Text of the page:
"This is the first initiative in Central America in which an indigenous group is totally managing an enterprise like this," Ramírez added.
To reach Wekso, visitors must take a 90-minute flight from Panama City to Changuinola, then a 20-minute bus ride over dirt roads to the banks of the Teribe River. From there, it's an hour by motorized canoe to Wekso's landing dock. Sometimes, the motor isn't strong enough against the rushing current, and everyone has to get out and push.
A road used to extend here from Charagre, but it was swept away by the river. And a heliport once used by the Noriega regime is so thickly covered with beautiful green ferns that you can no longer see the concrete.
Indeed, its very isolation -- with its abundance of birds, frogs and other biodiversity -- makes Wekso an adventurer's ideal weekend getaway.
"The problem," says Bini, "is that until recently there was no marketing strategy. There was nothing. For five years, these people received only biologists, student groups and random tourists who arrived here by chance. It never really worked as a tourist facility."
Bini, who was once a lawyer in her native Italy, spent months developing a workshop to teach the Naso about ecotourism, writing proposals, producing brochures and promoting the site among tour operators.
But it hasn't always been easy, particularly when dealing with Panama's sometimes arbitrary government bureaucracy. For example, one on of her trips to Wekso she was shocked to find that at least 60 huge trees which had done a good job of hiding the ruins had been hastily chopped down the day before her arrival.
"The manager of the park ordered the trees cut in order to plant little fruit trees," she said scornfully. "One of his justifications were that the roots of the trees were destroying the ruins."
Bini adds: "The biggest problem with this project is that there's no official agreement between ANAM and the king [Santana] on the use of this area for ecotourism."
That shouldn't stop tourists from enjoying everything Wekso has to offer -- from savoring fresh arroz-con-pollo dinners served in hollowed coconut shells to floating down the Río Teribe in homemade bamboo rafts. Other delights include birdwatching, interpretive walks and visits to the Naso villages adjacent to La Amistad.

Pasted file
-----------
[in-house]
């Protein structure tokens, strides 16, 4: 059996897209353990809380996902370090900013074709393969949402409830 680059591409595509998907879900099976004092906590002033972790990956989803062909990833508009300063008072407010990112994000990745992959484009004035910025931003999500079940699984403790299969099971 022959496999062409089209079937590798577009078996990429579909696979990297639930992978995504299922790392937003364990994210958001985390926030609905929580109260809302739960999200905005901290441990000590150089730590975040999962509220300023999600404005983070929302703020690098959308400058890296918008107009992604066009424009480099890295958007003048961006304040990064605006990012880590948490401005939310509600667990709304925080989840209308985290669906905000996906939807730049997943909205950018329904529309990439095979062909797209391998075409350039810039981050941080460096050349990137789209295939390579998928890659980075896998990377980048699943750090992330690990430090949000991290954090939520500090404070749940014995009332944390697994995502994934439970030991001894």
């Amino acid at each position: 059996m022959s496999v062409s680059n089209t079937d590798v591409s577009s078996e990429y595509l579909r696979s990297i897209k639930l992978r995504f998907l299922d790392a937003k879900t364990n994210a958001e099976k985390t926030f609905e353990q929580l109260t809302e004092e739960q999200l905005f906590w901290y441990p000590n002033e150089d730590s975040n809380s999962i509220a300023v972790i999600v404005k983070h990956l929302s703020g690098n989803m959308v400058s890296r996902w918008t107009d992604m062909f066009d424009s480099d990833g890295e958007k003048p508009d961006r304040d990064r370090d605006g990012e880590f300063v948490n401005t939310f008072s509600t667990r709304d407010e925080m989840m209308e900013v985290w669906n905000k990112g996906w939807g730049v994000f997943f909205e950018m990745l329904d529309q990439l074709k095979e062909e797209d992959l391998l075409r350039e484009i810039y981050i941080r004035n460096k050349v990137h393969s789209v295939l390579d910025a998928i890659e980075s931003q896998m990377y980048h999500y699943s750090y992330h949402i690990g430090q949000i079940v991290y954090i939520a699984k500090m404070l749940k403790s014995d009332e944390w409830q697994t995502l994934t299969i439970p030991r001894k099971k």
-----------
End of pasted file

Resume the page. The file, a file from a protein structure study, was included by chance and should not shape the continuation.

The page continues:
Accommodations are in a simple, thatched-roof house containing three rooms with two beds each. The price works out to around $55 a day including meals and round-trip boat transportation between El Silencio and Wekso -- a fraction of what a similar experience would cost in neighboring Costa Rica.
Within a year, says Bini, CI hopes to see 20 tourists a month visiting the project, which will eventually be run completely by ODESEN. By then, various members -- thanks to an agreement between CI and the Panamanian Institute of Tourism -- will have received specialized training in English, mechanics, administration, accounting and other valuable skills necessary to run a modern eco-resort.
"Panama is blessed by the fact that it's still an undiscovered destination, so big tourism volumes have not really affected any particular indigenous culture like in Costa Rica, which is becoming another Disney World flooded with tourism," says Marco Gandásegui, vice-president of Ancon Expeditions, a leading Panamanian tour operator. "We must have a proper approach to tourism before this happens."
In fact, Eliseo Vargas, ODESEN's treasurer, says he's worried about an influx of tourism.
"We are trying to preserve our customs without incorporating foreign ideas into our culture. This is what we don't want to happen." Adds Aguilar: "There will be problems when there are a lot of tourists, and there are no norms governing entrance into the villages. Anotehr problem might be if tourists only visit one community, and only that one community benefits."
Even so, says fellow ODESEN member Raúl Quintero, "I think tourism is good for us. With our few resources, this will really help our families. We're not professionals here, but we will learn."